I'm not sure where to begin with "Python Part 1," the ridonkulous first half of Mr. Robot's two-hour Season 2 finale, so let's start off with what we didn't learn. After the nail-biting shooting that ended the previous episode, the fates of Cisco, Darlene and that nice waitress at Lupe's are still unknown, because the episode barely mentioned them at all (however, eagle-eared viewers will notice that Dom said "several" people were killed). C'mon, show, we're dying over here!
It's a trick that Mr. Robot has deployed liberally throughout Season 2, with its effectiveness moving from potent to mediocre and now to somewhat frustrating. There's obviously a question of whether we, the audience, are entitled to those answers and details right away, or if we're just watching a televised piece of art one hour at a time and we should shut up.
What we're left with are dangling threads all over the place even as the current timeline has moved past them, missing answers to old questions fading in the background as the story continues to move on. Even Tyrell's (Martin Wallstrom) grand return was somewhat stunted because we've waited so long for it and it happened without anything to digest from it. Namely, he just reappeared. We don't know where he was or what he's been up to. I find this method of storytelling fascinating if nothing else, a mix of audacious and adventurous behavior on creator Sam Esmail's part as he twists the rules of conventional television through obvious borrowing (or ripping off) of other properties and repetition of his own techniques.
Esmail's love of withholding information continued to the max in "Python Part 1," one of the most confusing episodes of Mr. Robot to date. Stuff happened, but not a lot of it made sense because we don't have all the pieces needed to put this puzzle together. Instead we dove deeper into Philip Price's (Michael Cristofer) E-Coin conspiracy, watched a mini-Angela give full-sized Angela (Portia Doubleday) the worst Buzzfeed quiz ever and saw Elliot (Rami Malek) frustrated to the point of maniacal screaming because he couldn't figure out what was going on. I feel you, bro.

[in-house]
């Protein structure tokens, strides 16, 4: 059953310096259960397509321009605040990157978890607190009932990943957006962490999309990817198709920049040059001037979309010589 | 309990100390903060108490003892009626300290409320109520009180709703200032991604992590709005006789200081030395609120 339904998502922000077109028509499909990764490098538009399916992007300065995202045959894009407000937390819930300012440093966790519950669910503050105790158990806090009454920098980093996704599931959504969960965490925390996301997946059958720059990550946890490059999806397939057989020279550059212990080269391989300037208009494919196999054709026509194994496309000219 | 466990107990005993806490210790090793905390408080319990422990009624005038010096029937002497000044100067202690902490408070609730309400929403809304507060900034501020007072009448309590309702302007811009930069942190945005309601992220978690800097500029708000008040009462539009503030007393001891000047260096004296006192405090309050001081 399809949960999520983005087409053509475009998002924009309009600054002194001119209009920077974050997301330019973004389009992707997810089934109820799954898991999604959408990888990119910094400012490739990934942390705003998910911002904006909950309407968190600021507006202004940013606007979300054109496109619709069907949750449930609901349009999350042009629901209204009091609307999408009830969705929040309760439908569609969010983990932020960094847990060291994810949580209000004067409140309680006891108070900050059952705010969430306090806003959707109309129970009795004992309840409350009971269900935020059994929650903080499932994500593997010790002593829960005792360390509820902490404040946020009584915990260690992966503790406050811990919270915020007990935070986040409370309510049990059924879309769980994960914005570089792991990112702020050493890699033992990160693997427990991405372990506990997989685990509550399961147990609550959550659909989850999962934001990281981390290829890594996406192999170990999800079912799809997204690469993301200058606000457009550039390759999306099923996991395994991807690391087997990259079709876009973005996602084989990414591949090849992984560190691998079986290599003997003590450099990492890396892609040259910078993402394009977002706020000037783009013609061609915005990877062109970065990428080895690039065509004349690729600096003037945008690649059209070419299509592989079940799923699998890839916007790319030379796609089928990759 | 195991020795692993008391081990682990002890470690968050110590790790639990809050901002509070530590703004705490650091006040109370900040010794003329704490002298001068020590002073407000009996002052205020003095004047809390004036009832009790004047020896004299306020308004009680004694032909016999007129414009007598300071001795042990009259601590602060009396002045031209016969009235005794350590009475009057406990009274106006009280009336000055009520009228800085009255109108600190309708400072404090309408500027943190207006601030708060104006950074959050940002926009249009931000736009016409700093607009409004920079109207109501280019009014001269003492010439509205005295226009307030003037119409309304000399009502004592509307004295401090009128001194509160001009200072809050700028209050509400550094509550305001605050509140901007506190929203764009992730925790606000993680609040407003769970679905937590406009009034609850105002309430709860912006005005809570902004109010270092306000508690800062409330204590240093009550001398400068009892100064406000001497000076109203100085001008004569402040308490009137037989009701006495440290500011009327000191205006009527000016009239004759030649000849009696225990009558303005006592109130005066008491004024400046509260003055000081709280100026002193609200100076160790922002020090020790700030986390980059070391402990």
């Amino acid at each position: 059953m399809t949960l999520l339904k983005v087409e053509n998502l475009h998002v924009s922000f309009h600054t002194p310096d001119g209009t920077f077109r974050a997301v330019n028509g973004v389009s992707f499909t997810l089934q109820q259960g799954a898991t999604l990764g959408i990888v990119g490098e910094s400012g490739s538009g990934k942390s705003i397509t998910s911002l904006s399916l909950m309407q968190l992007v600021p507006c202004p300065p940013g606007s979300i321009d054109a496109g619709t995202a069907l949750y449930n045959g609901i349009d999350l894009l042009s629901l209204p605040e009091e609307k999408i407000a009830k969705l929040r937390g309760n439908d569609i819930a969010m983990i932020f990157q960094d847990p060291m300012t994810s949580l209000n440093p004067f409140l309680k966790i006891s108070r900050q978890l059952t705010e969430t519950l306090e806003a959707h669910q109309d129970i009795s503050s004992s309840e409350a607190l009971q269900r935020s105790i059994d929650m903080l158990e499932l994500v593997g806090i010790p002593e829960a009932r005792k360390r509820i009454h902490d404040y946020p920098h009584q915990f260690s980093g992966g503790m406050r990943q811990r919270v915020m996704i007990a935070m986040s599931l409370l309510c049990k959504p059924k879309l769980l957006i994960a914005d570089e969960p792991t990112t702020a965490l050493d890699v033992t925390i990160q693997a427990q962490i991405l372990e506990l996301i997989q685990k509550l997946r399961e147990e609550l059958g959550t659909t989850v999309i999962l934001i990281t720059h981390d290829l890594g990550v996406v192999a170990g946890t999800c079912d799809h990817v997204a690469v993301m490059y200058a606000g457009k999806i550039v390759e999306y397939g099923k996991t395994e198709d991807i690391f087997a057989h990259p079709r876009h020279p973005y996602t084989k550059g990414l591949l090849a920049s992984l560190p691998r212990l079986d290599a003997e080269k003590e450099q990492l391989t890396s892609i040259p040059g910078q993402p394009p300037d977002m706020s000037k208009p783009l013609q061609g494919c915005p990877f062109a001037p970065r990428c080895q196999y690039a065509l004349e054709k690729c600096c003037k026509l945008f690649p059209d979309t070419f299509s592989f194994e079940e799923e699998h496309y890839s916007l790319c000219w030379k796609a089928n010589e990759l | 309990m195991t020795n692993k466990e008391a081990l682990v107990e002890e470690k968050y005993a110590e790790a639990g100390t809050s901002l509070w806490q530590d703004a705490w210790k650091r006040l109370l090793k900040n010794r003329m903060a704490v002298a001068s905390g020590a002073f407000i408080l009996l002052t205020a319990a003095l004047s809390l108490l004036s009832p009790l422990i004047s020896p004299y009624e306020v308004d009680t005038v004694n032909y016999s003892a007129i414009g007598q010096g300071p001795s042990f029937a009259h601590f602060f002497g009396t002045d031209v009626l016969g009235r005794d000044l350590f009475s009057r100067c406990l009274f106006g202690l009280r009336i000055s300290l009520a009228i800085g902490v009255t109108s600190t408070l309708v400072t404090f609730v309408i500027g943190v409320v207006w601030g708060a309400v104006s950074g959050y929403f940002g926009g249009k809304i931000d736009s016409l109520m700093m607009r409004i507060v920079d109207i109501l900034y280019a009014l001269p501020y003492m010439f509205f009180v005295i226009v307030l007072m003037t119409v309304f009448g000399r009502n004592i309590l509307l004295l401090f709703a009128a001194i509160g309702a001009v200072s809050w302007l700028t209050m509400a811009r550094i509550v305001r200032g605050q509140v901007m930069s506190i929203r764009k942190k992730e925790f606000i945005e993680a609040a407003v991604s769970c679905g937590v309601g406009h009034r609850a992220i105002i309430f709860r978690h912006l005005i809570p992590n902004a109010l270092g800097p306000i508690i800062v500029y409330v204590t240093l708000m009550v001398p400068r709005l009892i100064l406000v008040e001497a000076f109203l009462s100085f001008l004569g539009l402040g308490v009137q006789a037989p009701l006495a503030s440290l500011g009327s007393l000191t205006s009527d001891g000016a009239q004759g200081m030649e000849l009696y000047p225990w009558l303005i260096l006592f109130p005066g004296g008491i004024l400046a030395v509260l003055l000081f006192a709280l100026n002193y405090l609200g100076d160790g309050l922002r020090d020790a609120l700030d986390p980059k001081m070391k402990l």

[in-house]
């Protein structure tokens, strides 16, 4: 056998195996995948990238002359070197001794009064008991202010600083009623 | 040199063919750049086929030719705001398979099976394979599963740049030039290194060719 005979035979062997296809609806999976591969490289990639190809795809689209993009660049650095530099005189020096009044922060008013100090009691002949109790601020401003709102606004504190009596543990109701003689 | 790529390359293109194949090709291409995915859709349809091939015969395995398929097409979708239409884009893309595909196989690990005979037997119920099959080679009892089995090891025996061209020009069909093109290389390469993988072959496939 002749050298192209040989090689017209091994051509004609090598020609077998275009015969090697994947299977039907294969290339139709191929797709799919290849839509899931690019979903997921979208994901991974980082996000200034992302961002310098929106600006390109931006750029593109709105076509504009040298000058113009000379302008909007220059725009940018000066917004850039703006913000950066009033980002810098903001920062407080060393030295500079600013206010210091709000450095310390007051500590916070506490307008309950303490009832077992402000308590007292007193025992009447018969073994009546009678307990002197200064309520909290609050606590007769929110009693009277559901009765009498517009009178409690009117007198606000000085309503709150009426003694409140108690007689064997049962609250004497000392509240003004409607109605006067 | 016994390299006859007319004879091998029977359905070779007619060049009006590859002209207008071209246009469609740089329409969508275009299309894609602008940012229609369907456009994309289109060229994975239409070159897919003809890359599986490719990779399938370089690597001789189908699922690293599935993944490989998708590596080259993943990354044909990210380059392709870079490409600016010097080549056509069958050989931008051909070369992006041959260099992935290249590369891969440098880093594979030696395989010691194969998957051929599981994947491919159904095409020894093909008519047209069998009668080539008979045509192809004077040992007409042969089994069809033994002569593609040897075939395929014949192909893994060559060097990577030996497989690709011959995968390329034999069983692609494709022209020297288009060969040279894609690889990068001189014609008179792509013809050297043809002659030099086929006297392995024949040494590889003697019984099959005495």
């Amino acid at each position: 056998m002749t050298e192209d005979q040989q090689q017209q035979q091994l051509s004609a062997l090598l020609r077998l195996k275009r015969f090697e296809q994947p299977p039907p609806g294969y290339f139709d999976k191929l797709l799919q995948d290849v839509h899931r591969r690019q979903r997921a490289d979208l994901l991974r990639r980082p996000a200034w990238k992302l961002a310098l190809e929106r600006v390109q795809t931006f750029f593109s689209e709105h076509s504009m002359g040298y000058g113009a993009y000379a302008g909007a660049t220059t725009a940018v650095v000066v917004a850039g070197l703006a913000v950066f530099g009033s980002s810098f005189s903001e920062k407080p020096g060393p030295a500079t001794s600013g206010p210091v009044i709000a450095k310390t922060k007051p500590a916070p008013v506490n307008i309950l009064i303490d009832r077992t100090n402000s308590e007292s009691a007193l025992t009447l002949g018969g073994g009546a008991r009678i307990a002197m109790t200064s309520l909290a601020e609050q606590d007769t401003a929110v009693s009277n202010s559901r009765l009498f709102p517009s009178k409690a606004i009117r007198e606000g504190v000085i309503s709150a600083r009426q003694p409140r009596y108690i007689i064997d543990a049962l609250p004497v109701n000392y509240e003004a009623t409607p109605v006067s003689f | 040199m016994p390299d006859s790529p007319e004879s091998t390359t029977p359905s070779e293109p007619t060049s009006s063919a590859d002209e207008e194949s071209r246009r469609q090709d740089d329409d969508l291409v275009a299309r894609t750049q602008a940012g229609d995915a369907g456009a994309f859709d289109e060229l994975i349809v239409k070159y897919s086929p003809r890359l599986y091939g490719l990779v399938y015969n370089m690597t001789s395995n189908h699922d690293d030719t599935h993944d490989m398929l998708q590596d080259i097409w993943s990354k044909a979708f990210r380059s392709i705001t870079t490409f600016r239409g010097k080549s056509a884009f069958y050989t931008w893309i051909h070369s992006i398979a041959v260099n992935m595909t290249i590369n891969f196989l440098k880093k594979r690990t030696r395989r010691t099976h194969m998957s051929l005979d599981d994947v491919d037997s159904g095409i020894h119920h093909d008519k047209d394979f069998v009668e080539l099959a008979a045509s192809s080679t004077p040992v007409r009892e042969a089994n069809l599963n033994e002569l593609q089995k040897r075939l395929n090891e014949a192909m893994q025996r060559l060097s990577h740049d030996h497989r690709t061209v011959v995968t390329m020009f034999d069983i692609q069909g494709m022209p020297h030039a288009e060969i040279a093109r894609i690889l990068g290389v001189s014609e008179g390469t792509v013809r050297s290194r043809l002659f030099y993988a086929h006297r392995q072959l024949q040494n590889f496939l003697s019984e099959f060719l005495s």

But hear me out, even though this may sound like a far-fetched defense from a fanboy (because it kind of is). Maybe this is all purposeful! Part of Mr. Robot's appeal is its confidence with tone, and that tone combines paranoia with uneasiness, which oozes out of the screen and nestles inside our heads. It's part of how we relate to Elliot. The confusion is intentional, and not a product of aimless showrunning that you see when network sci-fi shows go off the rails because they don't know where they're going to go. Esmail has a plan in place, and that's a big difference.
That said, let's take a closer look at some of these bizarre scenes, starting with the most striking of the bunch: Angela in the aquarium room. Yeah, it felt like Angela walked into an episode of Twin Peaks just like Elliot went into ALF, and maybe questions like "Have you ever cried during sex?" from a well-dressed, no-nonsense pre-teen Angela clone were weird for weird's sake, but things really took off when Whiterose (B.D. Wong) showed up.